Now that you have the basic 1 to 10 game, we will move onto a 1 to 100 guess game with unlimited guesses.

——————1-100 With Unlimited Guesses——————

This code is a bit different since the user can have unlimited guesses. You can see how I made this possible in the code below:

function 1to100guessgame{

 clear

 [int]$random100 = Get-Random -Minimum 1 -Maximum 101

 Write-Host "Try and guess my number between 1 and 100"

 while ($input100 -ne $random100){
  Write-Host "enter your guess below"
  $input100 = [int] (Read-Host)

  $option1 = if ($input100 -gt $random100) {Write-Host "$input100 was too high"}
  $option2 = if ($input100 -lt $random100) {Write-Host "$input100 was too low"}
  $option3 = if ($input100 -gt [int](100) -or $input -lt [int](0)) {Write-Host 'between 1 and 100!'}

 } Write-Host "Correct! the number was $input100"
}

In this code I still created a random number and put it into a variable. But I used a “while” statement instead of an “if” statement, meaning that it loops until the user has guessed the correct number. I still haven’t figured out how to make sure that the user inputted date is an actual number, which if it’s not then it will output an error.

The 1 to 100 guessing game also informs the user whether the number they entered is too high or too low, this helps the user guess the number quicker.

——————————–CONCLUSION——————————–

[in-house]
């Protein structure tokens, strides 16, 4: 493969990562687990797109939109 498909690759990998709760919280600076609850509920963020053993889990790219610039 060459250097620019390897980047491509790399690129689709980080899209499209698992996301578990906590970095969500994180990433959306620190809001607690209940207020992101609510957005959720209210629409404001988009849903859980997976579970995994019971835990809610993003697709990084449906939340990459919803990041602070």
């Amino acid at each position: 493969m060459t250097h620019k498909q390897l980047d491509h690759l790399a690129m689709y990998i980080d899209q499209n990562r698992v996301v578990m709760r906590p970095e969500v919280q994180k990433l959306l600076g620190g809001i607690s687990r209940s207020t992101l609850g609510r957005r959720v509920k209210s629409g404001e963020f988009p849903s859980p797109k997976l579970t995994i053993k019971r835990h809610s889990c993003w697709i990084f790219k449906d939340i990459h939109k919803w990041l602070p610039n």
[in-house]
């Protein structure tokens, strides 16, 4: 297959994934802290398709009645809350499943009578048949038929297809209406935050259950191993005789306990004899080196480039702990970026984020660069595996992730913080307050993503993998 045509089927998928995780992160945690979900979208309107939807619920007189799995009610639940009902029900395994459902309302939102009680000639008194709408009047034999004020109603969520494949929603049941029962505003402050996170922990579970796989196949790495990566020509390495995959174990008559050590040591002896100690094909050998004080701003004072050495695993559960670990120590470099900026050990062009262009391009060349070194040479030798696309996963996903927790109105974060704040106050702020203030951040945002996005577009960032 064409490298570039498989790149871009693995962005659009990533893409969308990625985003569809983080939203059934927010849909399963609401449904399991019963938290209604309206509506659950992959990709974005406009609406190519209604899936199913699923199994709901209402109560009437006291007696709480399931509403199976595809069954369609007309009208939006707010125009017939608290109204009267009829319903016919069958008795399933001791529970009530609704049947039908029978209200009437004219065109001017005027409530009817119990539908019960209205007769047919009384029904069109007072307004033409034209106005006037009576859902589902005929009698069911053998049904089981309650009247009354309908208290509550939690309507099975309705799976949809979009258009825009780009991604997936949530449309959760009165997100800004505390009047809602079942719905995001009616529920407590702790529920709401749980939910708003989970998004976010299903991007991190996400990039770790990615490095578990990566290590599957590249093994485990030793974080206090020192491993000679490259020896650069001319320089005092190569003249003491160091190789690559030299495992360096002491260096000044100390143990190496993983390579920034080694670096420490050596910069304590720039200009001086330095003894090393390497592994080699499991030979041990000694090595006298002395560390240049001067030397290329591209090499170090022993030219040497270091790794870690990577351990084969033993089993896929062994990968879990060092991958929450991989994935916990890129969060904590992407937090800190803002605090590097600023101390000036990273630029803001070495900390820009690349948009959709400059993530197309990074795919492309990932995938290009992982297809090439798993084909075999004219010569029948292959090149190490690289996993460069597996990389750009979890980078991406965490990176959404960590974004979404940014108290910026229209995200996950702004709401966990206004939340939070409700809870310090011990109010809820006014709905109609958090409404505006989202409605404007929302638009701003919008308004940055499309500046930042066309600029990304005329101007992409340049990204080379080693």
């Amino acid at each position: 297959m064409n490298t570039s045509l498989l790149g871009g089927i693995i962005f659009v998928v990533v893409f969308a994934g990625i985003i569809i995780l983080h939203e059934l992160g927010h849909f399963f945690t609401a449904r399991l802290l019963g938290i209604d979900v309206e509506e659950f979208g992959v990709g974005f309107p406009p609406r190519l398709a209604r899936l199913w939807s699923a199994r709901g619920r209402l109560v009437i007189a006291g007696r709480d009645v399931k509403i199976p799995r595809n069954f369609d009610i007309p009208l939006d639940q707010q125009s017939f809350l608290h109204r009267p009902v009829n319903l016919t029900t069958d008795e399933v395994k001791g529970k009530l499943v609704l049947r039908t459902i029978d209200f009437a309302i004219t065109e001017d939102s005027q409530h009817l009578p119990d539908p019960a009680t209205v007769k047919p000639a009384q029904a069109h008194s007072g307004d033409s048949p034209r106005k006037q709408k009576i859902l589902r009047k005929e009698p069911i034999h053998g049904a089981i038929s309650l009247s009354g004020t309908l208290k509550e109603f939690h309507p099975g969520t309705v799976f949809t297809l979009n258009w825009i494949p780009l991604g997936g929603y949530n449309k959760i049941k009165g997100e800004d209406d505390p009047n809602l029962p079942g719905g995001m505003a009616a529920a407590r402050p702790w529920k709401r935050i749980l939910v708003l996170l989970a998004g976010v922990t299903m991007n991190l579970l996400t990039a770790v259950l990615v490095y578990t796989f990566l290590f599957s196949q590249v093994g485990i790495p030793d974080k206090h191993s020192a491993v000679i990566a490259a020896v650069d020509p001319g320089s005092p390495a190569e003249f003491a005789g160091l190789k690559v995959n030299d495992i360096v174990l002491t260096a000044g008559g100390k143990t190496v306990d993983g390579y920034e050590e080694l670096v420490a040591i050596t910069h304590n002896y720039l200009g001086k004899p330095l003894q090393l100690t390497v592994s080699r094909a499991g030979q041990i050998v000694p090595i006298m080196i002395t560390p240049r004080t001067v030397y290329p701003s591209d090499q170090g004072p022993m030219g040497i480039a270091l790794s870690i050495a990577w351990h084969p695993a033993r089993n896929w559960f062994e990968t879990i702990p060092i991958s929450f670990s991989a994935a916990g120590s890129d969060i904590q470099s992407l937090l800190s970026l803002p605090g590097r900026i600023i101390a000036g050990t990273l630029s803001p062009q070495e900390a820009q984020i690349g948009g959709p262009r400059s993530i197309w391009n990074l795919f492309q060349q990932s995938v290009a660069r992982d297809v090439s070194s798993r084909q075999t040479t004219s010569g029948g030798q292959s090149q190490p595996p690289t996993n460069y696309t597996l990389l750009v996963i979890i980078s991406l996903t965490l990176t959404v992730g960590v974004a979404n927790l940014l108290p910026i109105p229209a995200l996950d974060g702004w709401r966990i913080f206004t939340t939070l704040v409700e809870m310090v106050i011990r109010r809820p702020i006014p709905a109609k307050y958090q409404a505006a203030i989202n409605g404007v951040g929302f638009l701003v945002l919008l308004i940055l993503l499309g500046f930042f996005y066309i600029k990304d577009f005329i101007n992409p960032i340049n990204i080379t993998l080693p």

These games a fun and all but they aren’t very well accessible or re-run-able (if that’s even a word). So I think I will create a menu for these and any future games I make so that they can all be played in one place and in one file. Till then!

Remember! If you want to be able to run scripts then you need to change you execution policy. You can see how to do that here!

Adding Signatures In Mimecast

Bit different from, the now usual, Powershell guides. Thought I’d do something different. This guide will show you how to add a custom signature to a user, multiple users’ or even globally.

Lets start off. You’ll want to log into your Mimecast administrative console, go to Service-Gateway-Policies. In here you should see “Stationary”. We want to create a new definition, so click on the “Definition” button on the “Stationary” listing.

Here you can click the “New Item” button. For the Description, obviously, enter a brief description of the new definition. The “Unique Identification Text” is used to scan an email that the definition is applied to to determine if the signature has already been added, so you want to add something that is in the signature and something that is unique to this signature. For the short code, enter a unique name. Below is an example of mine:

1

Now we want to edit the HTML so that there actually is a signature to put onto the emails. Click on the “Edit HTML” button and enter your signature. This is the code I added to mine:

<html>
 <head>
 </head>
  <body>
    <mc type="body">

    <font size="2" color="gray">
    This is a test email signature for marketing
    </font>

    <img src="IMAGE LINK" alt="ALTERNATIVE IMAGE NAME" style="width:214px;height:24px:" />

 </body>
</html>

So in my signature I have the message “This is a test email signature for marketing” and also a company logo.